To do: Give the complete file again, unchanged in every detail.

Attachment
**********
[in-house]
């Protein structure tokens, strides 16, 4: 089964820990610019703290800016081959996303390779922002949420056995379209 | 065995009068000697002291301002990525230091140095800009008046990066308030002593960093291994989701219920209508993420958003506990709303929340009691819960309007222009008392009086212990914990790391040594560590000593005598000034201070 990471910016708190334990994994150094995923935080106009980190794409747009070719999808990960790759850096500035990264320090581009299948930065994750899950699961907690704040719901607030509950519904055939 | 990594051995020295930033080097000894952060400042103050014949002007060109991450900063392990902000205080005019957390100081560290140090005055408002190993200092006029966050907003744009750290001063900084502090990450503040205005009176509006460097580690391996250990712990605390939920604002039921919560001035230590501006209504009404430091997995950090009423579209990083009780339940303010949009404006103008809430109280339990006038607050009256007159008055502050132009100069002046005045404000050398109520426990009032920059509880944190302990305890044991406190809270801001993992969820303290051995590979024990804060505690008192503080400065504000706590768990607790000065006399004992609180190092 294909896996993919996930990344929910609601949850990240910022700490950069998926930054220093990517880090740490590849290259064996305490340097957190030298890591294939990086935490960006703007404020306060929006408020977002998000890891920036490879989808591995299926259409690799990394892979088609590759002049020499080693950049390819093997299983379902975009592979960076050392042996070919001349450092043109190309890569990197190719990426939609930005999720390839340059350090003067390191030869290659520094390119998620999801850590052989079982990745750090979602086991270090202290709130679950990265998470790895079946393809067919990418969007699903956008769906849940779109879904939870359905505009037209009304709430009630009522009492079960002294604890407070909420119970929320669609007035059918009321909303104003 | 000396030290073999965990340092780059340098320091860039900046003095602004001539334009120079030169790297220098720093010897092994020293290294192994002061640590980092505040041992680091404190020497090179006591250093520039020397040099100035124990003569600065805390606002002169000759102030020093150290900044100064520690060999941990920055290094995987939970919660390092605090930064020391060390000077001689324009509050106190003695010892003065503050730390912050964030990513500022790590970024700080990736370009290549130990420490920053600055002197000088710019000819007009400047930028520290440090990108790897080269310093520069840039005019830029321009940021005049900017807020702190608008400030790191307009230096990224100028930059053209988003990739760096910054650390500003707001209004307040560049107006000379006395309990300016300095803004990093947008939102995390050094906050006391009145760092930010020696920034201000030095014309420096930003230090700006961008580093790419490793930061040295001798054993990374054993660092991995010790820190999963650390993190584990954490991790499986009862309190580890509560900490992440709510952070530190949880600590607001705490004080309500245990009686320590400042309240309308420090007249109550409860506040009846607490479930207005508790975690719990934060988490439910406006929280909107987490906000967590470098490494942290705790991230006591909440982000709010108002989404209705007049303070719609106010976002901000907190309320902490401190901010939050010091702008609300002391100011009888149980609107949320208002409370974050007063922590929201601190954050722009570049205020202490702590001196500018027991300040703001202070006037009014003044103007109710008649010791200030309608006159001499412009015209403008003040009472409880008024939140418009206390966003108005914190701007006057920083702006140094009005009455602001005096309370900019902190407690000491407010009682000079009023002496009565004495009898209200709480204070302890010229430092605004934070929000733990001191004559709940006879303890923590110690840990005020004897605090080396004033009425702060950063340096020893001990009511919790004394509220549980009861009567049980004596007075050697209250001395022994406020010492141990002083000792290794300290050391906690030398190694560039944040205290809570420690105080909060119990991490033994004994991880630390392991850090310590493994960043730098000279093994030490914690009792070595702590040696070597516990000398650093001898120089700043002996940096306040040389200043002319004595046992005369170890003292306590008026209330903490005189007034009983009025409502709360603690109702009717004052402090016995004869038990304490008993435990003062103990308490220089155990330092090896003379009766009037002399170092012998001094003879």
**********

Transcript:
[in-house]
């Protein structure tokens, strides 16, 4: 089964820990610019703290800016081959996303390779922002949420056995379209 | 065995009068000697002291301002990525230091140095800009008046990066308030002593960093291994989701219920209508993420958003506990709303929340009691819960309007222009008392009086212990914990790391040594560590000593005598000034201070 990471910016708190334990994994150094995923935080106009980190794409747009070719999808990960790759850096500035990264320090581009299948930065994750899950699961907690704040719901607030509950519904055939 | 990594051995020295930033080097000894952060400042103050014949002007060109991450900063392990902000205080005019957390100081560290140090005055408002190993200092006029966050907003744009750290001063900084502090990450503040205005009176509006460097580690391996250990712990605390939920604002039921919560001035230590501006209504009404430091997995950090009423579209990083009780339940303010949009404006103008809430109280339990006038607050009256007159008055502050132009100069002046005045404000050398109520426990009032920059509880944190302990305890044991406190809270801001993992969820303290051995590979024990804060505690008192503080400065504000706590768990607790000065006399004992609180190092 294909896996993919996930990344929910609601949850990240910022700490950069998926930054220093990517880090740490590849290259064996305490340097957190030298890591294939990086935490960006703007404020306060929006408020977002998000890891920036490879989808591995299926259409690799990394892979088609590759002049020499080693950049390819093997299983379902975009592979960076050392042996070919001349450092043109190309890569990197190719990426939609930005999720390839340059350090003067390191030869290659520094390119998620999801850590052989079982990745750090979602086991270090202290709130679950990265998470790895079946393809067919990418969007699903956008769906849940779109879904939870359905505009037209009304709430009630009522009492079960002294604890407070909420119970929320669609007035059918009321909303104003 | 000396030290073999965990340092780059340098320091860039900046003095602004001539334009120079030169790297220098720093010897092994020293290294192994002061640590980092505040041992680091404190020497090179006591250093520039020397040099100035124990003569600065805390606002002169000759102030020093150290900044100064520690060999941990920055290094995987939970919660390092605090930064020391060390000077001689324009509050106190003695010892003065503050730390912050964030990513500022790590970024700080990736370009290549130990420490920053600055002197000088710019000819007009400047930028520290440090990108790897080269310093520069840039005019830029321009940021005049900017807020702190608008400030790191307009230096990224100028930059053209988003990739760096910054650390500003707001209004307040560049107006000379006395309990300016300095803004990093947008939102995390050094906050006391009145760092930010020696920034201000030095014309420096930003230090700006961008580093790419490793930061040295001798054993990374054993660092991995010790820190999963650390993190584990954490991790499986009862309190580890509560900490992440709510952070530190949880600590607001705490004080309500245990009686320590400042309240309308420090007249109550409860506040009846607490479930207005508790975690719990934060988490439910406006929280909107987490906000967590470098490494942290705790991230006591909440982000709010108002989404209705007049303070719609106010976002901000907190309320902490401190901010939050010091702008609300002391100011009888149980609107949320208002409370974050007063922590929201601190954050722009570049205020202490702590001196500018027991300040703001202070006037009014003044103007109710008649010791200030309608006159001499412009015209403008003040009472409880008024939140418009206390966003108005914190701007006057920083702006140094009005009455602001005096309370900019902190407690000491407010009682000079009023002496009565004495009898209200709480204070302890010229430092605004934070929000733990001191004559709940006879303890923590110690840990005020004897605090080396004033009425702060950063340096020893001990009511919790004394509220549980009861009567049980004596007075050697209250001395022994406020010492141990002083000792290794300290050391906690030398190694560039944040205290809570420690105080909060119990991490033994004994991880630390392991850090310590493994960043730098000279093994030490914690009792070595702590040696070597516990000398650093001898120089700043002996940096306040040389200043002319004595046992005369170890003292306590008026209330903490005189007034009983009025409502709360603690109702009717004052402090016995004869038990304490008993435990003062103990308490220089155990330092090896003379009766009037002399170092012998001094003879």